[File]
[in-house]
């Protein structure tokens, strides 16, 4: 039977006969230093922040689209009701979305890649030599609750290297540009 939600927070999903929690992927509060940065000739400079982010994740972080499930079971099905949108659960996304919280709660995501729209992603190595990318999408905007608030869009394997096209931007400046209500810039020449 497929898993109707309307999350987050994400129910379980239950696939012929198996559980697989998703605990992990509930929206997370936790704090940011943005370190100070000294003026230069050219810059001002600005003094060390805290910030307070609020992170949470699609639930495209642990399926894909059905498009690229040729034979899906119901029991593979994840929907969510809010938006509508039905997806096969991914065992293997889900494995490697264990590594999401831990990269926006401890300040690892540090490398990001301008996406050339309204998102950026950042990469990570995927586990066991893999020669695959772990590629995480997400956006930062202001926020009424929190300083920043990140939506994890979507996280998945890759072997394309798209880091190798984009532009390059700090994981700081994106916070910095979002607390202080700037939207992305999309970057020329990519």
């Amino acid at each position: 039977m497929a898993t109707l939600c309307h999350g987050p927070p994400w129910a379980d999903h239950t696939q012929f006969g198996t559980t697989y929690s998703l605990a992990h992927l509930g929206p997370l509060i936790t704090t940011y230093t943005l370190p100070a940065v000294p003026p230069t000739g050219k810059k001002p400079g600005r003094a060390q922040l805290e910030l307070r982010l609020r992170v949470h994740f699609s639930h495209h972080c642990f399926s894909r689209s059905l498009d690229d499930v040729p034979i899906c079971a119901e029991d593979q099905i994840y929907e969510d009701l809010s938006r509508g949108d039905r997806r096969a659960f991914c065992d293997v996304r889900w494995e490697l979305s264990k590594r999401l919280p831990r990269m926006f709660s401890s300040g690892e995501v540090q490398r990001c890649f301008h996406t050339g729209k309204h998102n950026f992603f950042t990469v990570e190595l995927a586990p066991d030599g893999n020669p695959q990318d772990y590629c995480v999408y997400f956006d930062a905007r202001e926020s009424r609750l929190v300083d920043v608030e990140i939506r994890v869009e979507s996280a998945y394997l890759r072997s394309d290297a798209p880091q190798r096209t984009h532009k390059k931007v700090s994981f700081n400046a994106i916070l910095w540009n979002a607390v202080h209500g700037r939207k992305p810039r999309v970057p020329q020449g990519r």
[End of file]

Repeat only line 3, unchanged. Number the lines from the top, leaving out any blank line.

């Amino acid at each position: 039977m497929a898993t109707l939600c309307h999350g987050p927070p994400w129910a379980d999903h239950t696939q012929f006969g198996t559980t697989y929690s998703l605990a992990h992927l509930g929206p997370l509060i936790t704090t940011y230093t943005l370190p100070a940065v000294p003026p230069t000739g050219k810059k001002p400079g600005r003094a060390q922040l805290e910030l307070r982010l609020r992170v949470h994740f699609s639930h495209h972080c642990f399926s894909r689209s059905l498009d690229d499930v040729p034979i899906c079971a119901e029991d593979q099905i994840y929907e969510d009701l809010s938006r509508g949108d039905r997806r096969a659960f991914c065992d293997v996304r889900w494995e490697l979305s264990k590594r999401l919280p831990r990269m926006f709660s401890s300040g690892e995501v540090q490398r990001c890649f301008h996406t050339g729209k309204h998102n950026f992603f950042t990469v990570e190595l995927a586990p066991d030599g893999n020669p695959q990318d772990y590629c995480v999408y997400f956006d930062a905007r202001e926020s009424r609750l929190v300083d920043v608030e990140i939506r994890v869009e979507s996280a998945y394997l890759r072997s394309d290297a798209p880091q190798r096209t984009h532009k390059k931007v700090s994981f700081n400046a994106i916070l910095w540009n979002a607390v202080h209500g700037r939207k992305p810039r999309v970057p020329q020449g990519r």